Bava Kamma 102 - Question about the laws of Shmita year (Torts)

Every seven years, a farmer in Israel is supposed to give rest to the land. Foodstuff that grew of itself can be collected and eaten, but after the harvest is over, one cannot keep it in his home but should put it out in the street for everybody's consumption. Wood is included in the laws of shmita.

However, Rava noticed a contradiction. A rule about cane reeds and grapevine leaves states that if these are gathered for food, then they have the laws of shmita, but if they are gathered for kindling - they do not have the laws of shmita. He resolved the contradiction: the laws of shmita apply to produce where the benefit and consumption come simultaneously, just like with food.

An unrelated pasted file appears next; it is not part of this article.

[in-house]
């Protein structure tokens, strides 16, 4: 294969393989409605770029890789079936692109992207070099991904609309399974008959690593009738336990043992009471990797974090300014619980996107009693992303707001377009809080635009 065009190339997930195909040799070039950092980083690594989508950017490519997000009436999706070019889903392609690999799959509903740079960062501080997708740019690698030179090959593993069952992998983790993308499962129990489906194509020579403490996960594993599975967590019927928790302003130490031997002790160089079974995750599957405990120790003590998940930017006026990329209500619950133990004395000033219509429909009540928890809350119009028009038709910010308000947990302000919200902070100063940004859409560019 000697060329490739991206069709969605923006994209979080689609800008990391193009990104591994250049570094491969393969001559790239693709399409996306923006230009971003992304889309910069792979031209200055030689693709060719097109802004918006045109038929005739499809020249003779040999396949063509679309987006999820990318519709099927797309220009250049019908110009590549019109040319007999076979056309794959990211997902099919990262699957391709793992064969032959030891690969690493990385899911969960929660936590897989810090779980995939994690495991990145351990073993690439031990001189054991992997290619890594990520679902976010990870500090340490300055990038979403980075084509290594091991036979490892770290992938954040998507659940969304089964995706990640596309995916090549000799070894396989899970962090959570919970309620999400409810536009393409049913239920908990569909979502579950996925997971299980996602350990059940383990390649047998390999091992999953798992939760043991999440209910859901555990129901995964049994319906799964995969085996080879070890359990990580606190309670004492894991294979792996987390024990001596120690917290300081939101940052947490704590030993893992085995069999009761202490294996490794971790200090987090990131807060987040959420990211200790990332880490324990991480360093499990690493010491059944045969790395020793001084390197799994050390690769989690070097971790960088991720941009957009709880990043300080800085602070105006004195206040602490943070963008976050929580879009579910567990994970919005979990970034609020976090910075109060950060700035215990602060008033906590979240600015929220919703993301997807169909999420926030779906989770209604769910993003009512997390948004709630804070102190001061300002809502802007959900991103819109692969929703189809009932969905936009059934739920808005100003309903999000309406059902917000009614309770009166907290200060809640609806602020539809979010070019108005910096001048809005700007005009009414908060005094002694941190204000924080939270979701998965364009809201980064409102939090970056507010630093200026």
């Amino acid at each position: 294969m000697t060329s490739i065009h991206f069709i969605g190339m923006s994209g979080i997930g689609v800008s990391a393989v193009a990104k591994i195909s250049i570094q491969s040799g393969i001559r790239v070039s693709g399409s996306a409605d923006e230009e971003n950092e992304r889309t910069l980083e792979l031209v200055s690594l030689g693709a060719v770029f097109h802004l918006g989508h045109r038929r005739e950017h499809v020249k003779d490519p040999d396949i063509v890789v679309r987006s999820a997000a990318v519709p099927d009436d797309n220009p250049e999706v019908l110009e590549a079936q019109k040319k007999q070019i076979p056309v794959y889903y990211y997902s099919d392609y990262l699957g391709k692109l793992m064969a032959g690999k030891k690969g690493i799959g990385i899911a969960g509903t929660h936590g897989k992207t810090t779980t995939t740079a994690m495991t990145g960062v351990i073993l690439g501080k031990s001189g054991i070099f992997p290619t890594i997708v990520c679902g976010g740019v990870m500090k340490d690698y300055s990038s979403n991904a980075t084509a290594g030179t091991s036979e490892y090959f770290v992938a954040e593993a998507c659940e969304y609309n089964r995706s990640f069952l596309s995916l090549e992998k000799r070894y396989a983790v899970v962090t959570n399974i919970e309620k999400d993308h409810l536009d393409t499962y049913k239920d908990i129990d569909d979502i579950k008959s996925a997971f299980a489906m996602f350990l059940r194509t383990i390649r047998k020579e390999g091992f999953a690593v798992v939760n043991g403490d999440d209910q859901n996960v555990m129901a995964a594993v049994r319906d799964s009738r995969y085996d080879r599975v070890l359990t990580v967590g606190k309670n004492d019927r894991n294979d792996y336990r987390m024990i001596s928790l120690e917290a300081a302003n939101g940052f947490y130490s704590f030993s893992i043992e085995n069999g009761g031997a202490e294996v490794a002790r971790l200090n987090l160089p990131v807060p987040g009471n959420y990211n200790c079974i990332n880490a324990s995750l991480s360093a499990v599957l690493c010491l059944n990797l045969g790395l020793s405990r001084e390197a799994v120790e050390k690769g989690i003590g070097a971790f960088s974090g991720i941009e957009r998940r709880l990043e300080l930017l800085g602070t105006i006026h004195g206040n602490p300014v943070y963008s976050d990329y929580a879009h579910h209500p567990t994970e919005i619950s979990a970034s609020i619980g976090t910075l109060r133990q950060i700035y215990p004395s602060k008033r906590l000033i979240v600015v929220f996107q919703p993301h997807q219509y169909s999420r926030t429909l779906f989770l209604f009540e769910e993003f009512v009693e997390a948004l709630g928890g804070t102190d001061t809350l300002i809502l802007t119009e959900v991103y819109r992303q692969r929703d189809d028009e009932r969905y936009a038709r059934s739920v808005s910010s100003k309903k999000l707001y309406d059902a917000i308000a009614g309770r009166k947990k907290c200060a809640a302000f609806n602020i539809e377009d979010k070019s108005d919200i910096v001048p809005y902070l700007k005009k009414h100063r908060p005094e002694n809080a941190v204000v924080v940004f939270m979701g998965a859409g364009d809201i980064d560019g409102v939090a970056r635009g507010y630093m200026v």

For example, wood is burnt (and destroyed) in an oven, but the benefit (baking) comes later. On the other hand, dyestuff is destroyed when dissolved in water, and the benefit - dying the cloth - comes simultaneously. The laws of shmita apply only to stuff that is destroyed simultaneously with giving benefit.

Art: Harvest Camille Pissaro

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